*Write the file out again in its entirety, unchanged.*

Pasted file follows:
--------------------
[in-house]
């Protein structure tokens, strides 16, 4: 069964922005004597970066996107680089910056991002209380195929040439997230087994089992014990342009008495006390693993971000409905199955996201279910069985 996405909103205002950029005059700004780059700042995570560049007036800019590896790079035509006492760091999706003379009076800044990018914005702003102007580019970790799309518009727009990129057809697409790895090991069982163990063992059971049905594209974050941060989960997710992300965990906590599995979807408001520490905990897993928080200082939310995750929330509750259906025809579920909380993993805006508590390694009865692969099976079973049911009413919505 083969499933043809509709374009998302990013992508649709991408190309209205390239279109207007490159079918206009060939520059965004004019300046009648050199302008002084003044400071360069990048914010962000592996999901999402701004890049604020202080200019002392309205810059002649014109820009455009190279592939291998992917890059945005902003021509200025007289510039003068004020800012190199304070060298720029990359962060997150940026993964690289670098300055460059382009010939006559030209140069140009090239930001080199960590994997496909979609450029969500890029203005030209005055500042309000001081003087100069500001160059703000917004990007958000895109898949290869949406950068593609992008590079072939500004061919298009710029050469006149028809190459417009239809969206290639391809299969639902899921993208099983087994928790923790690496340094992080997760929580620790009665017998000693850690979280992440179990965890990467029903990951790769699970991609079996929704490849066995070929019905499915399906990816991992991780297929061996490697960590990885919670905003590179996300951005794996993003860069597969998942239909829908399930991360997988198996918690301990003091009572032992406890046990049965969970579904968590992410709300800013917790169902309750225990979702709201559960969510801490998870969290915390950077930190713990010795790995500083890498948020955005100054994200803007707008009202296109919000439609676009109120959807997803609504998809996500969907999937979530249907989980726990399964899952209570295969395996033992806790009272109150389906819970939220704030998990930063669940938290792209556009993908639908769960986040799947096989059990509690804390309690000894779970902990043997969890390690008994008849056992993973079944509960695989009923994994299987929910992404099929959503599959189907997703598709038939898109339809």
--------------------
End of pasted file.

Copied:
[in-house]
């Protein structure tokens, strides 16, 4: 069964922005004597970066996107680089910056991002209380195929040439997230087994089992014990342009008495006390693993971000409905199955996201279910069985 996405909103205002950029005059700004780059700042995570560049007036800019590896790079035509006492760091999706003379009076800044990018914005702003102007580019970790799309518009727009990129057809697409790895090991069982163990063992059971049905594209974050941060989960997710992300965990906590599995979807408001520490905990897993928080200082939310995750929330509750259906025809579920909380993993805006508590390694009865692969099976079973049911009413919505 083969499933043809509709374009998302990013992508649709991408190309209205390239279109207007490159079918206009060939520059965004004019300046009648050199302008002084003044400071360069990048914010962000592996999901999402701004890049604020202080200019002392309205810059002649014109820009455009190279592939291998992917890059945005902003021509200025007289510039003068004020800012190199304070060298720029990359962060997150940026993964690289670098300055460059382009010939006559030209140069140009090239930001080199960590994997496909979609450029969500890029203005030209005055500042309000001081003087100069500001160059703000917004990007958000895109898949290869949406950068593609992008590079072939500004061919298009710029050469006149028809190459417009239809969206290639391809299969639902899921993208099983087994928790923790690496340094992080997760929580620790009665017998000693850690979280992440179990965890990467029903990951790769699970991609079996929704490849066995070929019905499915399906990816991992991780297929061996490697960590990885919670905003590179996300951005794996993003860069597969998942239909829908399930991360997988198996918690301990003091009572032992406890046990049965969970579904968590992410709300800013917790169902309750225990979702709201559960969510801490998870969290915390950077930190713990010795790995500083890498948020955005100054994200803007707008009202296109919000439609676009109120959807997803609504998809996500969907999937979530249907989980726990399964899952209570295969395996033992806790009272109150389906819970939220704030998990930063669940938290792209556009993908639908769960986040799947096989059990509690804390309690000894779970902990043997969890390690008994008849056992993973079944509960695989009923994994299987929910992404099929959503599959189907997703598709038939898109339809």